Chapter 6: Configuring Spam Prevention System and Antivirus Agent Up Main page Chapter 8: Command-Line Log Analysis Tools 

7 The Mail Queue

figure images/nodeworx/nw-email-queue.png
Figure 7.1 The NodeWorx Mail Queue Settings Page

7.1 qmail Queue

qmail’s core feature is its queue, a parallel mail processing environment that allows simultaneous transmission of, by default, 20 messages at any given time. The queue can even operate reliably over NFS without locking, permitting clustered InterWorx servers to each transfer mail in parallel.

7.1.1 Remote

The qmail remote queue feeds the MTA end of qmail - where messages go to leave the system. Any mail destined for a remote machine is placed into the Remote queue, and transmitted the next time the queue processes.

7.1.2 Local

Much as the Remote queue works for sending messages along to other machines, The Local queue arranges for deliveries via the two MDAs, passing messages on to them to be filed into the users’ Maildir directories on the local machine.

7.1.3 Todo

The Todo queue contains the envelope for each message in the Local or Remote queues. When enough messages have built up in Todo or a set quantity of time has elapsed, a signal is sent to qmail to process the queue.

7.2 Options and Diagnostics

7.2.1 Statistics

The Statistics block gives you a quick overview of the Local, Remote, and Todo queues, as well as the ability to purge one or all of them. Note: Purging the queue is NOT the same as processing the queue - Purging deletes all messages.

7.2.2 Processing

An option is given here to manually signal qmail to process the mail queue. Only use this option if the mail queue doesn’t appear to be processing on its own.

7.2.3 Testing SMTP Through Queue

The form in this block exists to allow a quick test of the qmail-inject, qmail-queue, and qmail-smtp software, dropping a message directly into the queue to debug and test sending.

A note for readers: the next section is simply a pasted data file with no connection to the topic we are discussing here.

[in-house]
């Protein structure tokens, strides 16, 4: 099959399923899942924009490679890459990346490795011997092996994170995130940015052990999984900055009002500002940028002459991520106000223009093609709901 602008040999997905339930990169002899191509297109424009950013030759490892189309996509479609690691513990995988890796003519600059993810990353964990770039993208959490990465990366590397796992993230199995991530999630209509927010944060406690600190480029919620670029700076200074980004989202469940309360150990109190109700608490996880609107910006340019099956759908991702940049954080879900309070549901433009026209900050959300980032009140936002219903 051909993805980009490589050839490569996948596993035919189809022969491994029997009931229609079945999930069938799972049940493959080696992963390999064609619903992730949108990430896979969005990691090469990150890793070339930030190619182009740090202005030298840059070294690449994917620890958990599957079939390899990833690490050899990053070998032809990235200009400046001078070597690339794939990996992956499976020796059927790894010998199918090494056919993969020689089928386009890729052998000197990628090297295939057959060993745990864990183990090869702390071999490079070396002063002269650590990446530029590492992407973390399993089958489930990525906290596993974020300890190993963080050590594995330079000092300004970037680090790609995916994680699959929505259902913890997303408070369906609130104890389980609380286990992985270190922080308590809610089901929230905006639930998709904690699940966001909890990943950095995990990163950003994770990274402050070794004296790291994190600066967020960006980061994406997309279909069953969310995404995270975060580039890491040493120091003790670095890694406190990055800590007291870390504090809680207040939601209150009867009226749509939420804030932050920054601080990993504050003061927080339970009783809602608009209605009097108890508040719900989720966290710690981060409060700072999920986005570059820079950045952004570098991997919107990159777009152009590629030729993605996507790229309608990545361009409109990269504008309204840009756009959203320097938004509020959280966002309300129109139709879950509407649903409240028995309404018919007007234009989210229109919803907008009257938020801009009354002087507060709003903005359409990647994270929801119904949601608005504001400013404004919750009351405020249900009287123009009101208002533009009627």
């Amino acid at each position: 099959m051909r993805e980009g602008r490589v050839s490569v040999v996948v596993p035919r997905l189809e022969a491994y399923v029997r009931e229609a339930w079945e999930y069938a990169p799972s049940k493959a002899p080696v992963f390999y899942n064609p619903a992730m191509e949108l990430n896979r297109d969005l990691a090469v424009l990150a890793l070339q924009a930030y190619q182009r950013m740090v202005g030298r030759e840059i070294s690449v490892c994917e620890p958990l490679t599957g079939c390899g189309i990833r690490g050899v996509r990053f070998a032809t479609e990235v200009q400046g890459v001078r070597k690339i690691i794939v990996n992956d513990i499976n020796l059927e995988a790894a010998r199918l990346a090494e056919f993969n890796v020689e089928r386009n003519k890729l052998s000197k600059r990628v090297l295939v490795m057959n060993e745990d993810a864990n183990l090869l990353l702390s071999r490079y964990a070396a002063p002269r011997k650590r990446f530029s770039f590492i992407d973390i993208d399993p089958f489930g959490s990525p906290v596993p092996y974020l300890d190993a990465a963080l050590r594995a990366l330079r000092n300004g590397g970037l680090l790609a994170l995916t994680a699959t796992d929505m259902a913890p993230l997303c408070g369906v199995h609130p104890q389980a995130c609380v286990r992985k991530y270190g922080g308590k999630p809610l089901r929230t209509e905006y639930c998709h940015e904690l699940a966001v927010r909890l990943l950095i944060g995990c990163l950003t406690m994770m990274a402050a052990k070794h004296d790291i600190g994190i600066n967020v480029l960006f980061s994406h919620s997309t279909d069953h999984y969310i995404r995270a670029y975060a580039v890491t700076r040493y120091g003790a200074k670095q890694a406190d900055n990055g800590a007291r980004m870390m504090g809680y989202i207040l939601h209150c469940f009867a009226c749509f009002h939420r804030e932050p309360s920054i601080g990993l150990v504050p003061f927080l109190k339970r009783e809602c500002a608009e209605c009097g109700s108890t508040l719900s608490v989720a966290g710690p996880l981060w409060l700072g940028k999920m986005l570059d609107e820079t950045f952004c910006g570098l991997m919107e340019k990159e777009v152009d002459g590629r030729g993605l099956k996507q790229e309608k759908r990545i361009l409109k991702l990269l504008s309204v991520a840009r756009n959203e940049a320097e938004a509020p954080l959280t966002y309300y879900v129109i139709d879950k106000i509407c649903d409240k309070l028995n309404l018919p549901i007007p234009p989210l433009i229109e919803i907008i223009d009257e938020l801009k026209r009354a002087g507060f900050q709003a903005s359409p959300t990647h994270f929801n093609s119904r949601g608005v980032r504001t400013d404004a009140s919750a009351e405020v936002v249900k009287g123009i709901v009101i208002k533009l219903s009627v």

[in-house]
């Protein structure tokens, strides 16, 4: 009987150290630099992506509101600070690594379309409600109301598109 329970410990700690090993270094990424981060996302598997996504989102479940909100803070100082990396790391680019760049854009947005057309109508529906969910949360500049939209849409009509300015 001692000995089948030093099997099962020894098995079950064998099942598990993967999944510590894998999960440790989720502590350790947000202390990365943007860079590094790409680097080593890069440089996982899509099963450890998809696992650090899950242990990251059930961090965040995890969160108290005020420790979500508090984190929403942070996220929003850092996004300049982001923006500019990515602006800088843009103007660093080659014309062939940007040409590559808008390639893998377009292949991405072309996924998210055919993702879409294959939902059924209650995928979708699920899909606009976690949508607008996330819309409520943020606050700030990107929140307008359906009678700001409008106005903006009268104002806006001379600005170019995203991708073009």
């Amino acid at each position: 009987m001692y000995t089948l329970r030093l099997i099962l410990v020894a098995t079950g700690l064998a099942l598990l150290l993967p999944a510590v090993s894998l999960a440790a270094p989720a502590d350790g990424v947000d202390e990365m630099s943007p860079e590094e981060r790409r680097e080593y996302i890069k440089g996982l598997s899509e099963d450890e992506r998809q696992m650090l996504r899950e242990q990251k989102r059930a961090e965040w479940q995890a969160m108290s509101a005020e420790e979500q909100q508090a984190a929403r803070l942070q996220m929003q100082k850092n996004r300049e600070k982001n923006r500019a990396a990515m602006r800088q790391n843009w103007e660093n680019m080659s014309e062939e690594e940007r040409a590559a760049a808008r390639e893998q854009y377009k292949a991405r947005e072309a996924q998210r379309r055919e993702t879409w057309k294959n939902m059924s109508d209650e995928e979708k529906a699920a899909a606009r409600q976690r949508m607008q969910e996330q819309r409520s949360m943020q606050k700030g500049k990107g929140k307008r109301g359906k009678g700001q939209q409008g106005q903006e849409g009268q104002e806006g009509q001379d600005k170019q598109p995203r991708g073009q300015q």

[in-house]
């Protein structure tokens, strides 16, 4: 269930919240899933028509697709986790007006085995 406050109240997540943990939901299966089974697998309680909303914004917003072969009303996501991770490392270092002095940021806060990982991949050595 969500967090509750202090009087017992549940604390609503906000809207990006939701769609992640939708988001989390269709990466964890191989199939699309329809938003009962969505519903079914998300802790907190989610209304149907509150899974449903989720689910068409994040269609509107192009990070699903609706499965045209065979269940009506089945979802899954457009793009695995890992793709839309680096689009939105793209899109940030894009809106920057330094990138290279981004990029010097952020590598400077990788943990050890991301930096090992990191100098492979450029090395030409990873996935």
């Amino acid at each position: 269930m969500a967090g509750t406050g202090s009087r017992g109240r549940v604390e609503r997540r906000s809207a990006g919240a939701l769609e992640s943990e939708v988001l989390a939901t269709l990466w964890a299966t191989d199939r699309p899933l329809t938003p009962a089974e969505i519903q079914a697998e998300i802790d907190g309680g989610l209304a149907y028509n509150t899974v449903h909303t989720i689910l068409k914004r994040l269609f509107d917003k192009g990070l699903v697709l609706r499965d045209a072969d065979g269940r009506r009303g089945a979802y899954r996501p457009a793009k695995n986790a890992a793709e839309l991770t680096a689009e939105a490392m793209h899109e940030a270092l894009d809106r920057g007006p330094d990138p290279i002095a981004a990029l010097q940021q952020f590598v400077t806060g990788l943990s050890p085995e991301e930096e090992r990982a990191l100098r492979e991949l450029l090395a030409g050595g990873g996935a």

7.3 Queue Failures

The qmail queue system is one of the more robust features of qmail. It is designed to be very reliable in that messages will not get corrupted nor will they get lost even due to a hard crash (unless the filesystem the queue lives on gets lost in which case you’ve got bigger problems).
Occasionally there can be problems with the queue. The queue is very delicate in that it should never be manipulated by an actual server administrator unless they understand the internal structure of the queue very well. The only things that should be manipulating the queue are the programs which comprise the qmail suite. As a result, InterWorx typically recommends that you simply dump the current queue and reset it when the queue is broken in order to get the mail system working again. [V][V]Part of the reason that manipulating the queue manually with cp/mv/rm commands is a bad idea is because the queue files are named based on the filesystem inode number - which obviously would change if you started moving stuff around. Not to mention qmail expects certain files to be in certain directories of the queue in order to know what state a message is in. An incorrect file state will lead to strange behavior - possibly the queue corrupting itself further.

7.3.1 Resetting Queue

The qmail queue can be checked by visiting System Services  ▷  Mail Server  ▷  Mail Queue. Ideally you should rarely have to do this. It can be useful if you know that the permissions, timestamps, or other file attributes of the queue have been modified by something other than qmail programs and you are having issues sending/recieving mail. Additionally, if you are sitting on a large (1000+) set of spam messages in the remote queue this can stop that mail from being sent out. Keep in mind this will also affect legitamate mail sitting in queue. Thus, if you have many legitamate customers using mail constantly, resetting the queue is not the recommended way to clear out spam.
In any case, this procedure just moves the current queue out of the way such that it can be inspected later for legitimate mail “caught in the storm” so to speak:
  1. cd /var/qmail - Change to the directory where the qmail queue exists.
  2. service smtp stop - Stop the qmail-smtp service.
  3. service send stop - Stop the qmail-send service.
  4. mv queue queue.bad - Move the damaged queue into a folder for later analysis or message recovery.
  5. yum reinstall qmail - Reinstall qmail, which automatically sets up a new queue with the appropriate parameters. This command does not change any of your qmail settings.
  6. service smtp start - Restart the qmail-smtp service.
  7. service send start - Restart the qmail-send service.
With that, your queue should be completely refreshed and ready to run again.
 Chapter 6: Configuring Spam Prevention System and Antivirus Agent Up Main page Chapter 8: Command-Line Log Analysis Tools 

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